Adverse possession and human rights

The decision in Beaulane Properties Ltd v Palmer ([2005] EWCA 817) can no longer be regarded as good law in the light of the subsequent judgment of the Grand Chamber in Pye. Nevertheless, the judgment of Nicholas Strauss QC is worth reading for a general consideration of the issues surrounding the compatibility of the law of adverse possession with the right to private property enshrined in the European Convention on Human Rights. P kept horses on B’s land for more than 12 years and satisfied the requirements of a successful adverse possession defence. Nicholas Strauss QC considered whether section 75 of the Land Registration Act 1925  and the Limitation Act 1980 were compatible with the Convention’s right to private property and found that they were not.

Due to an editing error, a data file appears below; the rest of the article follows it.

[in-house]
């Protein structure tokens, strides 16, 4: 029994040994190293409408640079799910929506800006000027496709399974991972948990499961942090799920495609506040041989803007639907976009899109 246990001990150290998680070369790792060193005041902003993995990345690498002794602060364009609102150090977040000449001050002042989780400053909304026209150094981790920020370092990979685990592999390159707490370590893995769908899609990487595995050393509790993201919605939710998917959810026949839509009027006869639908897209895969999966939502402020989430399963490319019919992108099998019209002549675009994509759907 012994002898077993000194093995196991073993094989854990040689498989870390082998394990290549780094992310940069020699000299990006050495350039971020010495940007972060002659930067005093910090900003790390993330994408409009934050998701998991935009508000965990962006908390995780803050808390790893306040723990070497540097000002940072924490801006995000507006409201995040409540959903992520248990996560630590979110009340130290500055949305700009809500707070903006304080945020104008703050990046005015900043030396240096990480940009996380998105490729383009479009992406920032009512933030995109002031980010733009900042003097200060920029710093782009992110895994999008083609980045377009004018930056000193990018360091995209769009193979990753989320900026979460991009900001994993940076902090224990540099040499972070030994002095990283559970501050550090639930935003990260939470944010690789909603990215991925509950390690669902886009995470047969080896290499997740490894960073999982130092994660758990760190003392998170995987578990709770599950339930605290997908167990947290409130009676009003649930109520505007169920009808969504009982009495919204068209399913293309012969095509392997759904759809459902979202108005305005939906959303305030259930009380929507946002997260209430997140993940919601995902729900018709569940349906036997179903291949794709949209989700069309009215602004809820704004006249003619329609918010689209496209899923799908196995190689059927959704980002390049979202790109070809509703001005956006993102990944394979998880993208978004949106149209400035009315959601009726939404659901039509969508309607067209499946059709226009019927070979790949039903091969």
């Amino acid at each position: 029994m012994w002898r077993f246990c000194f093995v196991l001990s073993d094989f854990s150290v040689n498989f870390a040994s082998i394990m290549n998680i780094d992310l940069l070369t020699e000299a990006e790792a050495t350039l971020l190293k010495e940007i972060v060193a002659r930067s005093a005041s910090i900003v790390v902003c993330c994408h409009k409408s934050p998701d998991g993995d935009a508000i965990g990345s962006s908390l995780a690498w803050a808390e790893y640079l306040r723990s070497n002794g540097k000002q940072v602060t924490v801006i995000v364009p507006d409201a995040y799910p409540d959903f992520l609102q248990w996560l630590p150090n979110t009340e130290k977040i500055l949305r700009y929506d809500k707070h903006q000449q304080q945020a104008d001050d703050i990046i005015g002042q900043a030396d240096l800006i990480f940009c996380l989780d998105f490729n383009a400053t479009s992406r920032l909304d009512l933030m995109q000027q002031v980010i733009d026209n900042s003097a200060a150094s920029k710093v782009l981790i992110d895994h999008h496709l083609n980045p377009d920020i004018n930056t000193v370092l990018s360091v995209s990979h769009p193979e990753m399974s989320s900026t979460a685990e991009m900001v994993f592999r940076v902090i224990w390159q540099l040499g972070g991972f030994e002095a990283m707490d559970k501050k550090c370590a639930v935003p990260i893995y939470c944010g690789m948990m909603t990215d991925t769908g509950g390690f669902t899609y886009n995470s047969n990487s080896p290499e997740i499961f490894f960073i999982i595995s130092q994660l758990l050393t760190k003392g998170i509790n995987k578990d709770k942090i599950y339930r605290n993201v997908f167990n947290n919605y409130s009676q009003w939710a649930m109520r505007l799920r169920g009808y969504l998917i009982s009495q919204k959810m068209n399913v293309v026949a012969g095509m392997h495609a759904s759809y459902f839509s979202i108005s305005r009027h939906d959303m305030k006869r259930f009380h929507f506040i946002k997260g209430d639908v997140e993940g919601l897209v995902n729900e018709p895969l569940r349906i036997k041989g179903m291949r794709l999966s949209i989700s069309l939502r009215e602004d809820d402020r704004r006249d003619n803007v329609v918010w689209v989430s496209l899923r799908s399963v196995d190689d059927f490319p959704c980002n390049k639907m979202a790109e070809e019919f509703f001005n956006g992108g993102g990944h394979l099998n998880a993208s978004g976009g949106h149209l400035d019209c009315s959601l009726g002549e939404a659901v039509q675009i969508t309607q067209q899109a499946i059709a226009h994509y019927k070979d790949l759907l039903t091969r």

Also of interest in this judgment is the application of the English equivalent of section 26(1)(b) of the Limitation Ordinance. Following a change in ownership of the disputed land P told the new owners that he occupied the land as licensee of the former owner. This was not true, he had no licence. This was a deliberate concealment of a fact relevant to the formal owner’s right of action. The result of this lie by P was to start time running again. Even so, P was able to satisfy the 12 year requirement.

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